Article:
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CalFibre Optimistic About Reopening California Rice Straw MDF Facility

CalFibre seeks funding to reopen its California CalPlant facility to produce MDF from post-harvest rice straw.

This 276-acre site needs funding to reopen a facility designed to make MDF from post-harvest rice straw

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CalFibre is seeking $75 million funding to acquire and reopen the CalPlant rice straw board factory in Willows, California, a small town in the Sacramento Valley.

The facility is designed to turn post-harvest rice straw waste with no added formaldehyde into Eureka MDF, a board that matches the performance of traditional wood and can be used to make furniture, cabinetry, doors and moldings.

CalPlant began limited operations at the 276-acre site in March 2020, producing the world’s first no-added formaldehyde, race straw-based, medium-density fiberboard, Eureka MDF. Hit by the pandemic, the company filed Chapter 11 bankruptcy a year-and-a-half later, before ever reaching full production.

“The creditors carried us through the hard times during the challenges of the construction phase with additional investments, but the expense of a long shutdown to solve that one process issue exceeded what they were willing to invest,” explained founder Jerry Uhland. “They were then forced to choose bankruptcy and asset liquidation.”

It took Uhland, a California rice farmer, 20 years, eight months, and 17 days to raise the initial $325 million. It took so long to convince funders to support his first-of-its-kind rice straw board plant because the raw material supply, the manufacturing plan, and the markets all had to be perfect. “I had 20-year contracts with fellow farmers and balers for 400,000 tons of rice straw, a full guarantee from the equipment-maker to make my technology work at scale, and a 20-year purchase contract for 100% of the production from the plant,” said Uhland.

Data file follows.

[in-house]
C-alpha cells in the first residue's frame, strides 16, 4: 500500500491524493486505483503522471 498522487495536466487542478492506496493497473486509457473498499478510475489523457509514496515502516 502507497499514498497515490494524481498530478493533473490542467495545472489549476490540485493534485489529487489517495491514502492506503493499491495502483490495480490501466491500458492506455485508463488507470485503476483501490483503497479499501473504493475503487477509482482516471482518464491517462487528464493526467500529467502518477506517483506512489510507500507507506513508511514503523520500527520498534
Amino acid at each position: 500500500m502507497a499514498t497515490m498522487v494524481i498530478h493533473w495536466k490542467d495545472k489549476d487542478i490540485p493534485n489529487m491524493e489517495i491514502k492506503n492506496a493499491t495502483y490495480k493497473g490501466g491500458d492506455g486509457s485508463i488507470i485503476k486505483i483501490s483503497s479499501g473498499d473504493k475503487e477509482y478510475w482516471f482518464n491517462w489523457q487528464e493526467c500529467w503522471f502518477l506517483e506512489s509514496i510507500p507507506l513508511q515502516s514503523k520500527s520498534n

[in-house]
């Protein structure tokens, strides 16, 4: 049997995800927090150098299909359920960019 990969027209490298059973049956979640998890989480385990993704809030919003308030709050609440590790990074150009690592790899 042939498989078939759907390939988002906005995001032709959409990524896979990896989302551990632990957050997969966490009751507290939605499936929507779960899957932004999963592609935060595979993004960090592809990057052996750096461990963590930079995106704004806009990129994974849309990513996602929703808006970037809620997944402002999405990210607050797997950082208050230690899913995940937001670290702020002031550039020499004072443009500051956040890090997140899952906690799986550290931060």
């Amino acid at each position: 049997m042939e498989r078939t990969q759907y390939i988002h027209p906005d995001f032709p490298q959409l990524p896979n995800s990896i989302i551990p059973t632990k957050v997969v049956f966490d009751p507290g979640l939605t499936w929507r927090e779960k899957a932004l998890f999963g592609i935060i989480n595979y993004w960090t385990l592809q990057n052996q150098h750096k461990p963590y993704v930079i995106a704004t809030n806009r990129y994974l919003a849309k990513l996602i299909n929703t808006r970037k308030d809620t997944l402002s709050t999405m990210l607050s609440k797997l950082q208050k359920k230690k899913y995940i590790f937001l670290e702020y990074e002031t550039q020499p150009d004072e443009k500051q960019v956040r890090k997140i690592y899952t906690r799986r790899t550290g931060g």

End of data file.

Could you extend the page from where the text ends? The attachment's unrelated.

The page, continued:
Uhland said the marketplace seemed receptive: “The buyers loved getting a product with our substantial green credentials, and at the same quality and price as their everyday wood-based boards.”

So what went wrong? According to Uhland, first it was a $100 million “laundry list of bad luck.” There were the major construction costs over-runs from an over-promising and under-delivering contractor. The Federal Aviation Administration demanded the company lower the height and move a dryer tower--one of their major installations. Then came the COVID shutdowns. And if that wasn’t enough, a dry lightning storm caused a fire that burned 50,000 tons of stored straw. After construction completed, the final financial blow came when a small but critical part of the guaranteed equipment line didn’t work properly, causing the plant to only reach 40 percent of its designed manufacturing capacity.

Uhland then joined forces with several industry allies to form CalFibre LLC. CalFibre is currently seeking investors for a capital raise of $75 million to acquire, repair, restart and operate the distressed asset. Over the past 12 months, there have been numerous bids on the asset, according to Uhland, but none of the potential buyers have committed to restart the plant using local crop residues as the raw material, and the intention of some is to disassemble the mill and ship out the pieces.

Uhland said, “CalFibre has all the elements for success in hand: 150,000 tons of rice straw at the plant site and 400,000 tons per year of ongoing straw contracts; a guaranteed equipment fix; a full turnaround team from line workers to the CEO; unwavering support of the local community, and buyers lined up for our MDF products. Once CalFibre is up and running, we have a ready-made solution for the rest of the world to save trees, to reduce greenhouse gas, to reduce harmful construction chemicals, and to demonstrate the potential of the bio economy and circular economy.”